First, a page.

Obama, Putin discuss Ukraine, Syria in phone call

US President Barack Obama, Russian counterpart Vladimir Putin discuss crises in eastern Ukraine, Syrian solution process, diplomatic spat between Iran, Saudi Arabia

Photo by: White House
Photo by: White House

President Barack Obama talks on the phone in the Oval Office with British Prime Minister David Cameron, Saturday, June 12, 2010.

US President Barack Obama, in a phone call with Russian President Vladimir Putin on Wednesday, emphasized the need to work toward a diplomatic solution to the crisis in Ukraine and address the conflict in Syria, the White House said.

Obama told Putin that a key next step in resolving the Ukrainian crisis was for all sides to agree on the modalities of local elections in the Donbas region of Ukraine, the White House said in a statement.

Earlier on Wednesday, the Ukrainian government and pro-Russian rebels agreed to a new truce deal that was negotiated between Moscow and Kiev envoys in the Belarussian capital Minsk with the help of a senior negotiator from the Organisation for Security and Co-operation in Europe (OSCE).

The deal goes into immediate effect and replaces one broken just hours after its signature at the end of last month.

The two leaders also "noted the necessity of taking steps to foster productive discussions between representatives of the Syrian opposition and regime under United Nations auspices, principally by reducing violence and addressing the urgent humanitarian needs of the Syrian people," the statement said.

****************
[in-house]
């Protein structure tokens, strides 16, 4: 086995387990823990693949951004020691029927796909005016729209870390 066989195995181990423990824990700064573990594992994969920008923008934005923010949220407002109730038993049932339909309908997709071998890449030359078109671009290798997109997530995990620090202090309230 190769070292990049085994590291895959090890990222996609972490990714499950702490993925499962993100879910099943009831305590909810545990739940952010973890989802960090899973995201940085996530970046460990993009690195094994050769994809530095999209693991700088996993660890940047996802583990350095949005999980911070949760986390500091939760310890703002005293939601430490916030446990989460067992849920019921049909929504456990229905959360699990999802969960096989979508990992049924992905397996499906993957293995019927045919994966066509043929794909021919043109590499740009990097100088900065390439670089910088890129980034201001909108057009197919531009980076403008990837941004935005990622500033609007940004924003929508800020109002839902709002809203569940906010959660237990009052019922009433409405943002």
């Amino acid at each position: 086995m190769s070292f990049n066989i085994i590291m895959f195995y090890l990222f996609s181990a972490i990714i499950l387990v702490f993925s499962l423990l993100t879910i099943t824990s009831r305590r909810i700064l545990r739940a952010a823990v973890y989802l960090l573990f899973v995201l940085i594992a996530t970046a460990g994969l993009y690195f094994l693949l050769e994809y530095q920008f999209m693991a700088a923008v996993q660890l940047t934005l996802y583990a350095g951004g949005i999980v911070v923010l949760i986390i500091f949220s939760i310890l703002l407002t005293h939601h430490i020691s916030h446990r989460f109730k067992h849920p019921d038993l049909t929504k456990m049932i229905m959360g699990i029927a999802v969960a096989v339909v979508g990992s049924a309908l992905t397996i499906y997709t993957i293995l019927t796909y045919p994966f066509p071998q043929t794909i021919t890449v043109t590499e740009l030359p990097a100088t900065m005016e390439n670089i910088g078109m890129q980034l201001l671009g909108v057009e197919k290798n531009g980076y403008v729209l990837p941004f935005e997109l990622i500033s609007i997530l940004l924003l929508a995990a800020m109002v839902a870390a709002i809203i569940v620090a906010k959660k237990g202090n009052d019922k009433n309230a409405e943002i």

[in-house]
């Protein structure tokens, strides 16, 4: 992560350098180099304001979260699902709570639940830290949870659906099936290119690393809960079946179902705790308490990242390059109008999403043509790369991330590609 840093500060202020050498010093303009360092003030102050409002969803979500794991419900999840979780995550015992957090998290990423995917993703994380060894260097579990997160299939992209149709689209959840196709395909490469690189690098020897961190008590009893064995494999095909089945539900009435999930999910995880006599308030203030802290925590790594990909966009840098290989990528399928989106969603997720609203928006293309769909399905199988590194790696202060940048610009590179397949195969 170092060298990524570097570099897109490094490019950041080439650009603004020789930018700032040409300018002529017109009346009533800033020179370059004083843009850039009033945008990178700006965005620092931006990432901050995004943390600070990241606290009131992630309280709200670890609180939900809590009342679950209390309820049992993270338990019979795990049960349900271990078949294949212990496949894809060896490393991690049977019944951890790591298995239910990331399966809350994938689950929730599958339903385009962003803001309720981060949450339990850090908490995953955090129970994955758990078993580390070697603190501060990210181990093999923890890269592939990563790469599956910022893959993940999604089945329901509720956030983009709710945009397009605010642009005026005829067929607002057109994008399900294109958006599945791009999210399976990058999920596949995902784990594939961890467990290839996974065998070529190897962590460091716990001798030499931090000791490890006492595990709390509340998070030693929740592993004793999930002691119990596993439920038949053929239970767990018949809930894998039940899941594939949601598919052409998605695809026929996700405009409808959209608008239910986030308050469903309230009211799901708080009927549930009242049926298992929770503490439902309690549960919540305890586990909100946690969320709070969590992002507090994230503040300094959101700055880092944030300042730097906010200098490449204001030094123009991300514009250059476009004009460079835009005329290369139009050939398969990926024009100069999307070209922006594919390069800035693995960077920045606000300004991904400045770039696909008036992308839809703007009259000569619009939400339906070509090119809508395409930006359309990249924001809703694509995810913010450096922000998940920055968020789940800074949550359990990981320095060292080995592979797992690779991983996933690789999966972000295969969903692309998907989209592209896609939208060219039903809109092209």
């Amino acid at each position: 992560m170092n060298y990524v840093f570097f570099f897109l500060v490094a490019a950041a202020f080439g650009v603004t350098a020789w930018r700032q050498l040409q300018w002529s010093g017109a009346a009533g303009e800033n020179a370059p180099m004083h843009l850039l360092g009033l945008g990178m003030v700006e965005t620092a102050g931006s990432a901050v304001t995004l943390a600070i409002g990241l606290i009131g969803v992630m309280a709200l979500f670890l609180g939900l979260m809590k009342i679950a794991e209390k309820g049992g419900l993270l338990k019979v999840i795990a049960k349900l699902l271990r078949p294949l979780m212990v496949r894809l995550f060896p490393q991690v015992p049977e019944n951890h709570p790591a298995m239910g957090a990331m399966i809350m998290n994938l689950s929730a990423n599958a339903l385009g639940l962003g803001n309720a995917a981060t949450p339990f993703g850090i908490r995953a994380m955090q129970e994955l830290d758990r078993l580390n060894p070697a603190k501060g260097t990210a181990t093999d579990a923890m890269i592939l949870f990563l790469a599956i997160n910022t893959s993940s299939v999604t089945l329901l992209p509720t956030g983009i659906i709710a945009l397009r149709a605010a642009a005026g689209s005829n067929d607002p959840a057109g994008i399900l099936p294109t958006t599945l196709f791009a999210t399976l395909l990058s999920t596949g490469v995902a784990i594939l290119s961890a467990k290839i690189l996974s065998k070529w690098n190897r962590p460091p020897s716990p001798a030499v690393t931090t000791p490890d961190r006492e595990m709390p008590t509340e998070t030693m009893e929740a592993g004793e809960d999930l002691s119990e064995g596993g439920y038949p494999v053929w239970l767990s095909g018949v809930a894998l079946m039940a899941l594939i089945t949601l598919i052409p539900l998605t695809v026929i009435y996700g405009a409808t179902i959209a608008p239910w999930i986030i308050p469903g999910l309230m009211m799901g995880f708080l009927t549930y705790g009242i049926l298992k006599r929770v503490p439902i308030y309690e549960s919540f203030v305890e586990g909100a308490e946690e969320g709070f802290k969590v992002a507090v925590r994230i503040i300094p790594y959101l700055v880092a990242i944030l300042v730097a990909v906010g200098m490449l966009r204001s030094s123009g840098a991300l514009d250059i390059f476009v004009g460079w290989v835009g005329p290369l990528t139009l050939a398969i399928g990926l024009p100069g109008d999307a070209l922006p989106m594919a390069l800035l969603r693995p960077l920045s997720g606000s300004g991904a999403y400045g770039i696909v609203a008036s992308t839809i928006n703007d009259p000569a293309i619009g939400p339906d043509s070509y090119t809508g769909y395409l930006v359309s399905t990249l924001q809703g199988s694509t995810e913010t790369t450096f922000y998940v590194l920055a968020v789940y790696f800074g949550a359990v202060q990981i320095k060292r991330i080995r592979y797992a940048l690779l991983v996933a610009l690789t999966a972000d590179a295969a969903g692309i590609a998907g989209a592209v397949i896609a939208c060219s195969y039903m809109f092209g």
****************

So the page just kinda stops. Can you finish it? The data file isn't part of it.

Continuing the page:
On Jan. 1, a UN-backed political process that would let Syrian factions form a transitional governing body in six months and hold UN-supervised national elections in Syria within 18 months was initiated.

The US and Russia along with the three other permanent members of the UN Security Council - the UK, France and China - all agreed to push for a nationwide ceasefire in Syria in a resolution passed on Dec. 18.

Obama and Putin also discussed the "importance of a strong and united international response" to North Korea's recent nuclear test.

Separately, the Kremlin said in a statement that Obama and Putin expressed support during their phone call for an easing of tensions between Iran and Saudi Arabia.

Saudi Arabia severed ties with Iran after protesters in Tehran stormed the Saudi embassy earlier this month in response to Saudi Arabia’s execution of Shiite cleric Nimr al Nimr along with 46 others accused of terrorism.

After the incident, Saudi Arabia ordered the Iranian diplomatic mission in Riyadh to leave the country within 48 hours.

TRTWorld and agencies